For my first celebrity interview I would like to introduce Mark Voger, author of the book “Monster Mash: The Creepy, Kooky Monster Craze In America 1957-1972.” I recently reviewed this amazing book (see review HERE) and thought talking to the man who made it happen would be a great follow-up! If you haven’t read this book yet, I highly recommend it to every monster kid!

Mark Voger dressed as Barnabas Collins for Halloween in 1968.

David: From reading your book, you were obviously a monster kid growing up. What is your first monster memory as a kid?

Mark: Thanks for your interest, David. I vaguely recall seeing a monster face on some product in a store when I was very little. This would have been 1963, when I was 4 or 5. It was my first instance of simultaneous attraction and repulsion. It scared me, but I wanted more. Then once I saw Aurora’s monster model kits, I was hooked. The box art, by the great James Bama, became indelibly etched. Every kid in the neighborhood painted and glued those things.


David: What are some of your favorite monsters and why?

Mark: The big three – Dracula, Frankenstein and the Wolf Man – are still my favorites. It probably has a lot to do with “Abbott and Costello Meet Frankenstein” (1948), which was the first monster movie I ever saw. It was amazing to watch Bela Lugosi, Glen Strange and Lon Chaney Jr. play these characters. They were perfection. It like the Aurora models come to life, or the Famous Monsters of Filmland covers come to life. I also loved the Zanti Misfits – those alien bugs from another planet on “The Outer Limits.” They scared the hell out of me. They still do. A YouTube commenter said they were Rankin-Bass-ish. I think they’re the scariest things I ever saw.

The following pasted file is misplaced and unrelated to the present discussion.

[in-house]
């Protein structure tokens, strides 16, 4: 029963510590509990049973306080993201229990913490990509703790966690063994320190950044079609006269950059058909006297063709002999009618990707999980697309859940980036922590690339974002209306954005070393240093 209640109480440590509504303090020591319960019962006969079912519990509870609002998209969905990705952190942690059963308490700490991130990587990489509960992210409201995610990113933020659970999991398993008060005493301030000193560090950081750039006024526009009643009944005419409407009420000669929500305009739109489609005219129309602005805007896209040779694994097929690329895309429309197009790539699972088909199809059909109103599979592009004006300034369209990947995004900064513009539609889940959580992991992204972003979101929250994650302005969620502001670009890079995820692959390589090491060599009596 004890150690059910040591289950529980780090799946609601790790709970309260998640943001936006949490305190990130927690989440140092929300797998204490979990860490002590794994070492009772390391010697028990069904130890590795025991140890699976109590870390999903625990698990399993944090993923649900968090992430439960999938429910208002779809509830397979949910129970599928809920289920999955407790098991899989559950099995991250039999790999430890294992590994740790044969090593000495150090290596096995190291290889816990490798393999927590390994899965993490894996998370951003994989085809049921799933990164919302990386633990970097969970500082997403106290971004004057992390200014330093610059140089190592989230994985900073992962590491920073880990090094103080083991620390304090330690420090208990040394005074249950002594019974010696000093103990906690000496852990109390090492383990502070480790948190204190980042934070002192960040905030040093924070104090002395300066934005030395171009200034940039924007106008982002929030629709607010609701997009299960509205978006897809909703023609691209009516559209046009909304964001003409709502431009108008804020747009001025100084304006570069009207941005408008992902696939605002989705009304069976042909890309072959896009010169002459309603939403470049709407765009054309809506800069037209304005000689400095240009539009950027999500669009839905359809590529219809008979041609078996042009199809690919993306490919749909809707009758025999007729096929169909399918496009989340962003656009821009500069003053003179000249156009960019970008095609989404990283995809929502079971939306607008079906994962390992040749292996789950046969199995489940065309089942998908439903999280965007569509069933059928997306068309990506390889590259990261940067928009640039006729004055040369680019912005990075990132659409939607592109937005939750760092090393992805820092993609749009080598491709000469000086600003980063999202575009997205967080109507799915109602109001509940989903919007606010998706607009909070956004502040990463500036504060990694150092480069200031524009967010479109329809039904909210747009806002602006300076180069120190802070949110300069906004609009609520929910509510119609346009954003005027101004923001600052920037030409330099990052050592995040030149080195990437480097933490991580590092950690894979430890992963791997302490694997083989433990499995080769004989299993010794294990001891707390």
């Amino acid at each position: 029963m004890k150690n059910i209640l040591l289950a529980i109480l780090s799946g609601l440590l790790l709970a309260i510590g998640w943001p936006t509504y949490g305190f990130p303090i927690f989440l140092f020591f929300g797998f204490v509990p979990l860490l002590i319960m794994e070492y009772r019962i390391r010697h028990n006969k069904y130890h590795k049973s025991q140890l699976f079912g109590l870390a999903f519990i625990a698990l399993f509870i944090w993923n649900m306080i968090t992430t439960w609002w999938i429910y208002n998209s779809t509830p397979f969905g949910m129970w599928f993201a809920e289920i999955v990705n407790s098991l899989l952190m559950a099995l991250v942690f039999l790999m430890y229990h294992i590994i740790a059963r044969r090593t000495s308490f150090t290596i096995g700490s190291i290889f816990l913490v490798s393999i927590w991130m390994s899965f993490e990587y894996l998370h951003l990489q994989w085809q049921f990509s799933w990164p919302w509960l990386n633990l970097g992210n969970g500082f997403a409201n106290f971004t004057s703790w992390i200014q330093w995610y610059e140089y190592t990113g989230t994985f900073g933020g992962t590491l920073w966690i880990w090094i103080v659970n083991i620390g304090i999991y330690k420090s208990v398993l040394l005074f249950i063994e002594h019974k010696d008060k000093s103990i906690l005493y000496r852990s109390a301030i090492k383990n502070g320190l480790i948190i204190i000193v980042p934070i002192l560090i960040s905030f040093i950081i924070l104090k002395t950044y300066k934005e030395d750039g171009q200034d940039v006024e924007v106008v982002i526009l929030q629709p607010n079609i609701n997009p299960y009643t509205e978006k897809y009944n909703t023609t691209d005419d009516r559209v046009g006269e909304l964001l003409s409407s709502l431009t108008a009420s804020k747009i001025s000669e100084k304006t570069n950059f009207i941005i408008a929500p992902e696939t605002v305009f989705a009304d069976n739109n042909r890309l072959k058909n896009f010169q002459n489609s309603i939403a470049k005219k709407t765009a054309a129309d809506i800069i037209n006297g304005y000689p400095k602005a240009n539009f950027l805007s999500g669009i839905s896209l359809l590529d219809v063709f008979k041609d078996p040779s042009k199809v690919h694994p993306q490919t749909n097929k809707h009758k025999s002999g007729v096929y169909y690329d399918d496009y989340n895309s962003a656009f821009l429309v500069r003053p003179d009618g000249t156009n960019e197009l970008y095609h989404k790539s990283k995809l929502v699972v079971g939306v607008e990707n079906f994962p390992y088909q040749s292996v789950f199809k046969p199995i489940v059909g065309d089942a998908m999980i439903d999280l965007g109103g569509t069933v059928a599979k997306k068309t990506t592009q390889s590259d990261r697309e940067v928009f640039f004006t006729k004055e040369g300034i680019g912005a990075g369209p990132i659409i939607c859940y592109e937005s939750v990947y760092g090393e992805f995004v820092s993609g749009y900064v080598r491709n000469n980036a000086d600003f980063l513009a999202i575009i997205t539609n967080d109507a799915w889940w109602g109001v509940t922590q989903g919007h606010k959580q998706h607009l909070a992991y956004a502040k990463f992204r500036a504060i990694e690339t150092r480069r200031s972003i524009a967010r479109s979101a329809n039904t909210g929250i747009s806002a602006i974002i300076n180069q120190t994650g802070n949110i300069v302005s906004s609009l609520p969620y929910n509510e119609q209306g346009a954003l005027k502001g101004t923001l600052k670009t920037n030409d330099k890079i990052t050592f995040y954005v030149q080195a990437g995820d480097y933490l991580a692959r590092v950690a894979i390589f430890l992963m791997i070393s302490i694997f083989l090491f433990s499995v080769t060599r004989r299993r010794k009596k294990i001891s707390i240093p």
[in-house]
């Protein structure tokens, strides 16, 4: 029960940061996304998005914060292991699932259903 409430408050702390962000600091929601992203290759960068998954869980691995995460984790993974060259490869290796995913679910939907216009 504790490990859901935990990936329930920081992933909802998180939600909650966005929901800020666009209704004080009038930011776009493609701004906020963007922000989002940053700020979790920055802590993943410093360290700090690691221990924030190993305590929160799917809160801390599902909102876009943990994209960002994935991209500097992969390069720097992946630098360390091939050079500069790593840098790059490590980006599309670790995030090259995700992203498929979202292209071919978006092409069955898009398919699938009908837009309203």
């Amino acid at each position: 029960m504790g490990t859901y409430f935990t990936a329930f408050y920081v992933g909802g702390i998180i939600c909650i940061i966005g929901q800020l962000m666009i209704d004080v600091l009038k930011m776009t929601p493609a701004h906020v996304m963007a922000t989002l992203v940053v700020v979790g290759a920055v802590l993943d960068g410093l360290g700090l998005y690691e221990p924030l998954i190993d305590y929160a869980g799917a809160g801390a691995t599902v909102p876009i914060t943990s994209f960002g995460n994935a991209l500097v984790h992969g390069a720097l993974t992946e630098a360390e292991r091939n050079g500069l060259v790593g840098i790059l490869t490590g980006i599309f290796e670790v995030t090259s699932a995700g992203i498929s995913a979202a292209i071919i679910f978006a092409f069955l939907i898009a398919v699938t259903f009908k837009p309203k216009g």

David: If you could only choose one favorite classic monster and one favorite modern monster, who would they be and why?

Mark: Hmmm … for classic monster, I would pick Lon Chaney Sr.’s “Phantom of the Opera.” That face! To me, the unmasking of Erik is the single greatest moment in the history of horror films. As for a modern monster, I would pick Barnabas Collins. I realize he might not be “modern” enough. If you pushed me to come up with something more recent, I’d point to Sid Haig as Captain Spaulding in Rob Zombie’s “House of 1000 Corpses” and “The Devil’s Rejects.” A cool guy in a cool role.


David: How was your childhood love of monsters met by the grownups in your life? Parents, teachers, etc.?

Mark: They all thought it was a phase I was going through. I remember thinking, “This is no phase. This is for life.” I went to Catholic school, and the nuns were really down on monsters. And yet, when the book fair came to our school, they sold paperbacks of “Dracula,” “Frankenstein” and “Dr. Jekyll and Mr. Hyde.” I thought these were monster books. I had no idea they were classic literature. I was like, “How come there’s no Wolf Man novel?”

Bud Abbott, Lou Costello, Glenn Strange, Lon Chaney, Jr., and Bela Lugosi in ABBOTT AND COSTELLO MEET FRANKENSTEIN, 1948.

David: Do you have children of your own? How have you incorporated your love of monsters as a parent/with your own children?